More than 4,300 people have died and rescuers are racing to pull survivors from beneath the rubble after a devastating earthquake ripped through Turkey and Syria, leaving destruction and debris on each side of the border.
One of the strongest earthquakes to hit the region in a century shook residents from their beds at around 4 a.m. on Monday, sending tremors as far away as Lebanon and Israel.
In Turkey, at least 2,921 people were killed and more than 15,800 others injured, according to Turkey’s head of disaster services, Yunus Sezer.
In neighboring Syria, at least 1,451 people have died. According to the Syrian state news agency SANA, 711 people have died across government-controlled areas, mostly in the regions of Aleppo, Hama, Latakia, and Tartus.
The “White Helmets” group, officially known as the Syria Civil Defense, reported 740 deaths in opposition-controlled areas. Much of northwestern Syria, which borders Turkey, is controlled by anti-government forces amid a bloody civil war that began in 2011.
The epicenter of the 7.8-magnitude quake was 23 kilometers (14.2 miles) east of Nurdagi, in Turkey’s Gaziantep province, at a depth of 24.1 kilometers (14.9 miles), the United States Geological Survey (USGS) said.
A series of aftershocks have reverberated throughout the day. The largest, a major quake that measured 7.5 in magnitude, hit in Turkey about nine hours after the initial quake, according to the USGS. That aftershock hit around 95 kilometers (59 miles) north of the original.
Video from the scene in Turkey showed day breaking over rows of collapsed buildings, some with apartments exposed to the elements as people huddled in the freezing cold beside them, waiting for help.
A host of countries have sent rescue workers to help the stricken region, where a colossal effort to find and free trapped civilians is underway. A cold and wet weather system is moving through the region, further hampering that challenge.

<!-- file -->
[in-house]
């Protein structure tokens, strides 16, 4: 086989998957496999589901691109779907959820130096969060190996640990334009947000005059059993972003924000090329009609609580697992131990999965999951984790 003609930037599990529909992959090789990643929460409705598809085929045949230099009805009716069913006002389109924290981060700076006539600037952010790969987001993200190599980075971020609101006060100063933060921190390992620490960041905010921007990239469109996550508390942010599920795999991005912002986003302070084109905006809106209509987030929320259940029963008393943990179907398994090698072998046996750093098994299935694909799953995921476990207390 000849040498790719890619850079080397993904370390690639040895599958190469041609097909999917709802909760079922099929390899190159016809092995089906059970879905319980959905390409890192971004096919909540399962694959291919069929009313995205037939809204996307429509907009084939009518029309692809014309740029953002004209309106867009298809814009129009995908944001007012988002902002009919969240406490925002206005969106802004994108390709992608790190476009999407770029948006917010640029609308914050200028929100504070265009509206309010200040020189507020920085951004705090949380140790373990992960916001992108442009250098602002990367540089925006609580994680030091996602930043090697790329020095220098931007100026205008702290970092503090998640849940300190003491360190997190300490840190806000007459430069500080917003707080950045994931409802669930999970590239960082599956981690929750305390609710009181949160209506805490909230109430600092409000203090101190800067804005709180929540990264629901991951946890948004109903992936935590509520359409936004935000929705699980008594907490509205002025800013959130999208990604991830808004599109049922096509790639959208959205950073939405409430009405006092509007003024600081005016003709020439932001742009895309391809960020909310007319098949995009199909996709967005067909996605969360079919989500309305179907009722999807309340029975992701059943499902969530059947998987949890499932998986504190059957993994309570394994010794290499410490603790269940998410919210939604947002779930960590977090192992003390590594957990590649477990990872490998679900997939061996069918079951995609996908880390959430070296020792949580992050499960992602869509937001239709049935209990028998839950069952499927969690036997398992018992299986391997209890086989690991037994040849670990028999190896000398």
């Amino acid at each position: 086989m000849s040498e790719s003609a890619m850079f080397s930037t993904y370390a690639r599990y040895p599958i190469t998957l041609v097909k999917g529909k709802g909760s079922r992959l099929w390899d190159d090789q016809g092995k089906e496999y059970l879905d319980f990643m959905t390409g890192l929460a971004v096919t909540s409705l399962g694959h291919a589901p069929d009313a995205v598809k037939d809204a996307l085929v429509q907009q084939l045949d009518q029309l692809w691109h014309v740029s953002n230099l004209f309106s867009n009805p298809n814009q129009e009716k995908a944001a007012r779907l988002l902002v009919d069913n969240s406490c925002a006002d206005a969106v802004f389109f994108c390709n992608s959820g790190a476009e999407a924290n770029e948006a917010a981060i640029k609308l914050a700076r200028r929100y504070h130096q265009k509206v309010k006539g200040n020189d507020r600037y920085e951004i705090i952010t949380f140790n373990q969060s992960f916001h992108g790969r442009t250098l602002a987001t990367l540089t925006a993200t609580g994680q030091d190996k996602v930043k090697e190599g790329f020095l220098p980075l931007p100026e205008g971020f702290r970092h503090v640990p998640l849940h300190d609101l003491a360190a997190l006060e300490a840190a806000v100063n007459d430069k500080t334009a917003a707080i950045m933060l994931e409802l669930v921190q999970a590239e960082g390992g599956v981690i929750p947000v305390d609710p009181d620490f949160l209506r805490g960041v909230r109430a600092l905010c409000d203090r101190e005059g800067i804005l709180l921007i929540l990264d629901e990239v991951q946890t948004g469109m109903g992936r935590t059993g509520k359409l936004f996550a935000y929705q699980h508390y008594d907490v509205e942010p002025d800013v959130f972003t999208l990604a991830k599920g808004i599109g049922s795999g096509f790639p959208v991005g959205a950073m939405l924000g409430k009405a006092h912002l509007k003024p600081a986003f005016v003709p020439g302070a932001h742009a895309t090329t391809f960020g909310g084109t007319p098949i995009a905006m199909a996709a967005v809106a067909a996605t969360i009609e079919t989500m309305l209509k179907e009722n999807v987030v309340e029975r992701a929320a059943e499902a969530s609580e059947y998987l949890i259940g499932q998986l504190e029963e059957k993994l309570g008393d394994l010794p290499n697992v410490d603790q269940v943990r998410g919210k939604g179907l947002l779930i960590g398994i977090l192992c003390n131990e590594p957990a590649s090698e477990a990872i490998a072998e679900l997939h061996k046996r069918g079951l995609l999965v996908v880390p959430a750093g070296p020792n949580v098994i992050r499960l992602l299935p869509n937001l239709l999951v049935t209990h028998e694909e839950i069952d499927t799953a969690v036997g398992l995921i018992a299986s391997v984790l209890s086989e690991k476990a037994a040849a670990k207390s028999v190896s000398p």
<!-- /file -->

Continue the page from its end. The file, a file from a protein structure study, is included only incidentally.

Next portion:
Monday’s quake is believed to be the strongest to hit Turkey since 1939, when an earthquake of the same magnitude killed 30,000 people, according to the USGS. Earthquakes of this magnitude are rare, with fewer than five occurring each year on average, anywhere in the world. Seven quakes with magnitude 7.0 or greater have struck Turkey in the past 25 years – but Monday’s is the most powerful.
Karl Lang, an assistant professor at Georgia Tech University’s School of Earth and Atmospheric Sciences, told CNN the area hit by the quake Monday is prone to seismic activity. “It’s a very large fault zone, but this is a larger earthquake than they’ve experienced any time in recent memory,” Lang said.
“We cannot use the buildings anymore. Maybe for hours. Maybe until tomorrow. I don’t know,” Dr. Mazen Kewara, Turkey director of the Syrian American Medical Society (SAMS), told CNN from near the earthquake’s epicenter in Gaziantep, where he and his family were taking shelter in their car.
“Next to my building, about 200-300 meters, there’s a collapsed building. There are many buildings that have collapsed in Gaziantep,” said Kewara.
Whole city blocks were destroyed following the powerful earthquake in southern Turkey on February 6, 2023.